Author + information
- Received April 20, 1995
- Revision received July 27, 1995
- Accepted October 17, 1995
- Published online March 1, 1996.
- Mehran Khatibzadeh, MBBS,
- Rolf Mitusch, MD,
- Ulrich Stierle, MD,
- Bernd Gromoll, MD and
- Abdolhamid Sheikhzadeh, MD, FACC, FESC∗
- ↵∗Address for correspondence: Dr. Abdolhamid Sheikhzadeh, Department of Cardiology, Medical University of Lübeck, D-23538 Lübeck, Germany.
Objectives. Our study was designed to determine the significance of aortogenic embolism in an unselected autopsy collective.
Background. Although embolism arising from atherosclerotic plaques in the aorta has been acknowledged, the role of aortic atheromatosis among other well known sources of embolism remains to be further clarified.
Methods. We examined the proximal part of the arterial system with regard to the presence of atherosclerotic lesions as well as cardiac changes in 120 consecutive necropsy studies. Pathologic evidence of embolic events was recorded. Clinical and neuropathologic data were also surveyed in all patients.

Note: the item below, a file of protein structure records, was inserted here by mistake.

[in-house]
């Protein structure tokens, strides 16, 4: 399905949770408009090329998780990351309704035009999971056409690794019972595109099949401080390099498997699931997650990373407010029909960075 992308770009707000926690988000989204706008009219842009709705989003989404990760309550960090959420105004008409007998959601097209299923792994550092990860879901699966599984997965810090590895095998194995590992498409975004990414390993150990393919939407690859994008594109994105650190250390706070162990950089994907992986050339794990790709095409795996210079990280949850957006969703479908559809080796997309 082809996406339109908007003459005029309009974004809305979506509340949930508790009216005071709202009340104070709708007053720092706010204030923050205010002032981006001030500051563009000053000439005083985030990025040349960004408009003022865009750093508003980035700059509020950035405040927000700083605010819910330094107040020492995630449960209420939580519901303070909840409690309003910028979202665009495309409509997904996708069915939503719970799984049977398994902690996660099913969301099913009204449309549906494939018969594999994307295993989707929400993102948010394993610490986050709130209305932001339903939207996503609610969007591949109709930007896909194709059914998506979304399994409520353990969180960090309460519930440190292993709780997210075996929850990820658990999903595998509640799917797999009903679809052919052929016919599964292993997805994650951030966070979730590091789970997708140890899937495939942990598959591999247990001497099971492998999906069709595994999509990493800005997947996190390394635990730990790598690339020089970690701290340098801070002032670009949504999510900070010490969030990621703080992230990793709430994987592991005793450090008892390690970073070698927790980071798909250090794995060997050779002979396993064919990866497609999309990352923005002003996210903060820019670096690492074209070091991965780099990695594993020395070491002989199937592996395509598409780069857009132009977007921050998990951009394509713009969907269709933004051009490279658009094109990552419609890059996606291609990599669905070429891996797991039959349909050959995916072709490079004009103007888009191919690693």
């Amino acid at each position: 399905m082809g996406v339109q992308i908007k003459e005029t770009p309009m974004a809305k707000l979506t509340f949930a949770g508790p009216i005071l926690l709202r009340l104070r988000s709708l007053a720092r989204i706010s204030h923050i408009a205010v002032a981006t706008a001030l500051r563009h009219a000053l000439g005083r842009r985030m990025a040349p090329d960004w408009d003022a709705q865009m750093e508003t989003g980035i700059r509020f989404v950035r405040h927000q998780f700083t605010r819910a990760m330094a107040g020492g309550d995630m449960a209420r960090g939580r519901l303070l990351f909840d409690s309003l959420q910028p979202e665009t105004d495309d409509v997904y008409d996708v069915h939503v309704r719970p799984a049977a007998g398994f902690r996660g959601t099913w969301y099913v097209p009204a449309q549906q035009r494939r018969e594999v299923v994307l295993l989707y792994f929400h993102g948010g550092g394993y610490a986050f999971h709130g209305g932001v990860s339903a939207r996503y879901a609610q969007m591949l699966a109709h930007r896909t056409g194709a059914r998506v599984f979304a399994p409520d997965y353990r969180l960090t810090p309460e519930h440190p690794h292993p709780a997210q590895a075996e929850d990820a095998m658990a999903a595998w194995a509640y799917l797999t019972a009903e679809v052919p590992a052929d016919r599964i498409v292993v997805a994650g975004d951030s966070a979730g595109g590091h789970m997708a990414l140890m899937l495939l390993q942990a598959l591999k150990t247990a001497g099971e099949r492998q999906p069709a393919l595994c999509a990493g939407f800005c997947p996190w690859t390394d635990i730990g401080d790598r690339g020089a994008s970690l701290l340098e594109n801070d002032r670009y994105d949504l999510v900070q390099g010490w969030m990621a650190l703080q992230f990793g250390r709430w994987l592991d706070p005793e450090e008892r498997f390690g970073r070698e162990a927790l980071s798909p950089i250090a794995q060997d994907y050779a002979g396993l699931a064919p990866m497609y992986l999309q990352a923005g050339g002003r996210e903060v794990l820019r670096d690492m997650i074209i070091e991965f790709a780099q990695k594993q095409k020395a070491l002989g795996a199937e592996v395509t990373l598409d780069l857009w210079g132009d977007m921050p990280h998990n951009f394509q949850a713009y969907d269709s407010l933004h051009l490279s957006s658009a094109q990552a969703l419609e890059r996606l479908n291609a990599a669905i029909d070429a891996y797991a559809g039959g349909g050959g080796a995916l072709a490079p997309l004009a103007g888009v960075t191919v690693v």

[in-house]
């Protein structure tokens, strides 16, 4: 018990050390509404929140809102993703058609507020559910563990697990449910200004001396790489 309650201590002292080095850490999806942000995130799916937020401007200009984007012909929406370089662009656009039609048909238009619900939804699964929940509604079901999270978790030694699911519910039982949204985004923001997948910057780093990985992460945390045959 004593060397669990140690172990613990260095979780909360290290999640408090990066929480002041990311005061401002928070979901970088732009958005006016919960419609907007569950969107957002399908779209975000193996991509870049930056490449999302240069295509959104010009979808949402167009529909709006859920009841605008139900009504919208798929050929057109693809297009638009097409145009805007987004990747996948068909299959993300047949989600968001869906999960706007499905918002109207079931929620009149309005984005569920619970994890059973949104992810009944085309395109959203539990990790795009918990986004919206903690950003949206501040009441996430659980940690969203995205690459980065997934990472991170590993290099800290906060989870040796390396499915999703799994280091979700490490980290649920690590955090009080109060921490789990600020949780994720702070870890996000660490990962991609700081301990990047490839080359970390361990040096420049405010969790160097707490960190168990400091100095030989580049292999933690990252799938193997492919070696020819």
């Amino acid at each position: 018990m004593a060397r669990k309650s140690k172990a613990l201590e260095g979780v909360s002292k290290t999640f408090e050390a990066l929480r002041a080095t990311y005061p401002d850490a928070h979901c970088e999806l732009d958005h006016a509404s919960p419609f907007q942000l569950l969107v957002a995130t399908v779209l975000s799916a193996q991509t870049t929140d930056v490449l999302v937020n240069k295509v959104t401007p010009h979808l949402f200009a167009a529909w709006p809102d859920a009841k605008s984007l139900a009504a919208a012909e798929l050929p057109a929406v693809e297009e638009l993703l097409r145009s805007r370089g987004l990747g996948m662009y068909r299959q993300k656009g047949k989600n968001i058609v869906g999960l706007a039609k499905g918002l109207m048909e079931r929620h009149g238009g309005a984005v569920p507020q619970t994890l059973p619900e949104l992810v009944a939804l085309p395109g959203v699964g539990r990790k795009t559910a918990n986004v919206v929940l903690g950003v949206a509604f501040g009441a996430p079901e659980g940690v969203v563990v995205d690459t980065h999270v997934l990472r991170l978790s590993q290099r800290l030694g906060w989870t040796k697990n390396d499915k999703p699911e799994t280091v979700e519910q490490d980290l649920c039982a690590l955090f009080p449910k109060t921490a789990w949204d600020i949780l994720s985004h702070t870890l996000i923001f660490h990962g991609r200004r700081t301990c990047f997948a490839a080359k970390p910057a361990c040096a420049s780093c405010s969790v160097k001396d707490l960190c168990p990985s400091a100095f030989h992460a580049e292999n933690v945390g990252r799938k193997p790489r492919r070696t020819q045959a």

Results. Among atherosclerotic lesions, fibrous plaques (p < 0.05) and calcified (p < 0.0001) and ulcerated lesions (p < 0.0001) as well as thrombi (p < 0.005) were observed significantly more frequently in the aortic arch and in the descending aorta than in the ascending aorta, whereas fatty streaks were distributed uniformly. In 40 (33%) of the 120 patients, we found pathologic evidence of arterial embolization. Multiple logistic regression analysis revealed a significant correlation between embolism and complicated atherosclerotic plaques in the aortic arch (odds ratio [OR] 5.8, 95% confidence interval [Cl] 1.1 to 31.7, p < 0.05), severe ipsilateral carotid artery disease (OR 3.1, 95% CI 3.1 to 45.3, p < 0.001) and atrial fibrillation (OR 3.5, 95% CI 1.1 to 9.9, p < 0.05).
Conclusions. Complicated atherosclerotic plaques in the aortic arch represent an independent risk factor for systemic embolism similar to atrial fibrillation and severe atherosclerosis of the carotid arteries.
- Received April 20, 1995.
- Revision received July 27, 1995.
- Accepted October 17, 1995.